Memorial service planned for former Corby steelworker who served in Korean War

The memorial service will be at St Ninians Church on September 16
Alfred ThomsonAlfred Thomson
Alfred Thomson

A Korean War veteran who moved to Corby and worked at the steelworks has died aged 93.

A memorial service is being held later this month for Alfred Thomson, who was very much part of the Corby community after moving to the area and becoming a church elder, caretaker at Tresham College and playing bowls in the town.

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Alfred served in the Korean War for seven months, but did not speak much of his time there, only ever really mentioning that it was ‘so cold’ and that if it hadn’t been for the Americans, they would have frozen to death or starved.

Alfred Thomson with wife Dorothy and children Fiona, Stewart, and PaulineAlfred Thomson with wife Dorothy and children Fiona, Stewart, and Pauline
Alfred Thomson with wife Dorothy and children Fiona, Stewart, and Pauline

In 2010, Alfred received a letter from Lee Myung-bak, the president of the Republic of Korea (South Korea) at the time. The letter extended gratitude to Alfred and all Korean War veterans, honouring their ‘selfless sacrifice in fighting tyranny and aggression’, saluting their ‘courage in enduring the unimaginable horrors of war’, and paying tribute to their ‘commitment in protecting liberty and freedom’.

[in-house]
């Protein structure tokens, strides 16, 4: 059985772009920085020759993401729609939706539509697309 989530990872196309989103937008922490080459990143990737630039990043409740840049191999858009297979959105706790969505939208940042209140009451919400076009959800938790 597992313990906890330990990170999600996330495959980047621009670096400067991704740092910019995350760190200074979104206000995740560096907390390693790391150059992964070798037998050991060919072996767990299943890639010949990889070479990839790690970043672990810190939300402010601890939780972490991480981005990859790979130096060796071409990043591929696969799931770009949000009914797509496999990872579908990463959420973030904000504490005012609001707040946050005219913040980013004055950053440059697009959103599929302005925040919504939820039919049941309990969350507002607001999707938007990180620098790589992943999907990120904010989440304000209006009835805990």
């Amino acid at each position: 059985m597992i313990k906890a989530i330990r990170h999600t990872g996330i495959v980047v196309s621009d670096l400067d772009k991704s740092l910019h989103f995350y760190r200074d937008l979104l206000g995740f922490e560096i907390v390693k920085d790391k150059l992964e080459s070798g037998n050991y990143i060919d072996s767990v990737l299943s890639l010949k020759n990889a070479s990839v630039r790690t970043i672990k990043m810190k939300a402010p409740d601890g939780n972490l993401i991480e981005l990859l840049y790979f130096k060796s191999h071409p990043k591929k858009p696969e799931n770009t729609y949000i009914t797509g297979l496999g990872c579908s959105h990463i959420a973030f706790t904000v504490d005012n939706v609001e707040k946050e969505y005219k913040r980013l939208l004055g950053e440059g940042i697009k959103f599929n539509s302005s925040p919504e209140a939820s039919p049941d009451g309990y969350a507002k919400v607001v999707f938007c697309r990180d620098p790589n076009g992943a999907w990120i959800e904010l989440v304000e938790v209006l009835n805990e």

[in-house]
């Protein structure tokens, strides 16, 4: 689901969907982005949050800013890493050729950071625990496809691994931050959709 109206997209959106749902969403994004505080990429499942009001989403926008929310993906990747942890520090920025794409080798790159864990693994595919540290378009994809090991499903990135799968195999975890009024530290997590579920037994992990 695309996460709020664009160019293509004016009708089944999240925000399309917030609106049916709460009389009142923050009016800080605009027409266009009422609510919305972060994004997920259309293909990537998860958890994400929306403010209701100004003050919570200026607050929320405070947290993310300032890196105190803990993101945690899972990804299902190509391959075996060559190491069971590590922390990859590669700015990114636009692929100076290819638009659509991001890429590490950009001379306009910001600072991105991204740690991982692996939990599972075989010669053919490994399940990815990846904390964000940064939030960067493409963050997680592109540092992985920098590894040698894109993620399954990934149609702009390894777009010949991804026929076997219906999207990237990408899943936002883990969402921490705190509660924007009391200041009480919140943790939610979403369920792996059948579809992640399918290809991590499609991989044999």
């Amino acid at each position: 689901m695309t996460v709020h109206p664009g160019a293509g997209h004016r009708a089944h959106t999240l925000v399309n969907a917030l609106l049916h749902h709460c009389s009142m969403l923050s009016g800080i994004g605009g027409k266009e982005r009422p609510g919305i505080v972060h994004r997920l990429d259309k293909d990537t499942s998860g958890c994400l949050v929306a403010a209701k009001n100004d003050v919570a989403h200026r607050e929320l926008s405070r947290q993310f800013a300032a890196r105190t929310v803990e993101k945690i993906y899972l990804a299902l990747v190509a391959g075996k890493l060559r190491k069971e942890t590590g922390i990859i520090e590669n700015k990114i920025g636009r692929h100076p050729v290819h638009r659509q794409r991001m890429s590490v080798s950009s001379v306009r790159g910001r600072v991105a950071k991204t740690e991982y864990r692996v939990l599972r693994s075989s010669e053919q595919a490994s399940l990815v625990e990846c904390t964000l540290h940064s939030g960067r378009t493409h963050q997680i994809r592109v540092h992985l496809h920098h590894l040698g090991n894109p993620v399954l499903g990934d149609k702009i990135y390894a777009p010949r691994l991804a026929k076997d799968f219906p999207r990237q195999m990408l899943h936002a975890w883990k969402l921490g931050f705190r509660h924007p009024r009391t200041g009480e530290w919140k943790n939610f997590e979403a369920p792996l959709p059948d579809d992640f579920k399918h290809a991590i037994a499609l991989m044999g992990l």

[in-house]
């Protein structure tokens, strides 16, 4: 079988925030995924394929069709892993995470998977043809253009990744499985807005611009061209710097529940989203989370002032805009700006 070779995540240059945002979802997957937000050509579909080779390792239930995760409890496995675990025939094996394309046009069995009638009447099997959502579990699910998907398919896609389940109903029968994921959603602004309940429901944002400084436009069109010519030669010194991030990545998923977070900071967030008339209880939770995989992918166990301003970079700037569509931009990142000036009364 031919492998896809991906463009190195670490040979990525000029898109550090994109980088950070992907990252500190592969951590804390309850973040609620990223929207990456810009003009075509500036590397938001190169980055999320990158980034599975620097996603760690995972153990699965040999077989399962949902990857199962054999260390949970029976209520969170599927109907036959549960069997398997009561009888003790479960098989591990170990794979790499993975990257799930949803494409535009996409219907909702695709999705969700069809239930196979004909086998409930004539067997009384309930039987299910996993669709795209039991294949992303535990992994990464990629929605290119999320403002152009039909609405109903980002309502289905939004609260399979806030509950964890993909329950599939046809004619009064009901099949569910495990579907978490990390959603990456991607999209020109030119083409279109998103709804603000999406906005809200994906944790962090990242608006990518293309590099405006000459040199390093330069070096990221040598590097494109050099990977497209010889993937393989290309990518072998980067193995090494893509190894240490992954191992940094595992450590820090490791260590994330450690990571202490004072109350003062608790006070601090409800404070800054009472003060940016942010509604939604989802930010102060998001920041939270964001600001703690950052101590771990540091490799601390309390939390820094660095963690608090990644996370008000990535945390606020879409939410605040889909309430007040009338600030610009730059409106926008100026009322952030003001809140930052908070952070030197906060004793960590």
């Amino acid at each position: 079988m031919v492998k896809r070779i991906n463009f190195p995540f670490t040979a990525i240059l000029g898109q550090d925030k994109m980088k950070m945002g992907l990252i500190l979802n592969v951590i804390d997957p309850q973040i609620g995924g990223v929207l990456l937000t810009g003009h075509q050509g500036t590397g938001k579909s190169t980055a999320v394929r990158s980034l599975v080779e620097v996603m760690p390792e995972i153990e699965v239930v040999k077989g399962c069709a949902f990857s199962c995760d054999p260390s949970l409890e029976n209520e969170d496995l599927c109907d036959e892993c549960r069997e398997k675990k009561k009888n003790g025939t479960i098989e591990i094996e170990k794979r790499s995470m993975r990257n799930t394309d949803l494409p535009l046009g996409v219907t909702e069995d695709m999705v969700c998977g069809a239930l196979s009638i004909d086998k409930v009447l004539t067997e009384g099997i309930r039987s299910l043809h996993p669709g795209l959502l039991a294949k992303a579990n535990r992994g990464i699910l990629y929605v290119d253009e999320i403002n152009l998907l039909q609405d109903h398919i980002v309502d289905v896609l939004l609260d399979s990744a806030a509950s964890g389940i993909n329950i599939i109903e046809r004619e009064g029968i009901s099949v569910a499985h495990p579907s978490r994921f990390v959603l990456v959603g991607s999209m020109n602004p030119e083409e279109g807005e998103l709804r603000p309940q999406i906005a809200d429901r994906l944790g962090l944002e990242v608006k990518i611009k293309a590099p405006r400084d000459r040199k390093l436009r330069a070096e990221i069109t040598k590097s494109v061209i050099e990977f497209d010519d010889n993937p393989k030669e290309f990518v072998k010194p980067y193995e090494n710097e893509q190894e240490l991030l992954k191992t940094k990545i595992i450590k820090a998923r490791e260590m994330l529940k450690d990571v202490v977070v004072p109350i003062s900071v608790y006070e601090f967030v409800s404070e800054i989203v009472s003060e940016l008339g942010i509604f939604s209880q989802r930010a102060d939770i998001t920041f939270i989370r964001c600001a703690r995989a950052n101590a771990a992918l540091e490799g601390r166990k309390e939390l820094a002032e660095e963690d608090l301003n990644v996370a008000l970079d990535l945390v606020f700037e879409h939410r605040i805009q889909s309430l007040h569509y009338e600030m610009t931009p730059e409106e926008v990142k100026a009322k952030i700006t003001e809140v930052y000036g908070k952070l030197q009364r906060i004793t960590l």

Alfred was born in Ellon, Aberdeenshire, May 25, 1929. He was part of a family of 12, with six boys and six girls. His father died when he was eight-years-old, leaving just his mother to care for the family.

He attended the local school until he was 13, when he had to leave to earn money for the family.

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At 18, Alfred was called up for National Service and went to Fort George for training. Further training was conducted at Woolwich (South East England), where he joined the Royal Artillery.

Medals from Alfred's time served in KoreaMedals from Alfred's time served in Korea
Medals from Alfred's time served in Korea

In 1947 he had a brief stint in Germany before travelling to Andover in 1948.

In 1949 he went to Dundonald Camp in Ayrshire, signing on for a short service engagement of three years in the regular army. In August of that year his troop were sent to Hong Kong.

In September 1950 he was stationed in South Korea and stayed until March 1951, after which he returned to Hong Kong and would stay until September 1952.

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Alfred completed his three years of service in March 1953, returning to Andover where he was discharged from the army.

He returned to his home town of Ellon, working for the North of Scotland Hydro Electric Board.

It was in Ellon where Alfred would meet his wife, Dorothy, at a marquee dance. The pair would soon move south to Corby where Alfred worked in the coke ovens in the steelworks.

They have three children, Fiona, 61, Stewart, 60, and Pauline, 58, and would try to get back to Ellon as much as possible.

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Alfred worked in the steelworks until its closure in 1980, after which he worked in Tresham College, Corby, as a caretaker until his retirement at 65.

He was involved with the local community and was a church elder at St Ninians Church of Scotland for 30 years. In his spare time he played bowls at the Grampian.

Wife Dorothy told the Northants Telegraph: “He was a community man and a bit of a family man too, he liked the grandchildren.

"He was good when the family were young."

Alfred has had a pure cremation but there will be a memorial service at St Ninians Church of Scotland, Beanfield Avenue, on September 16 at 11.30am.

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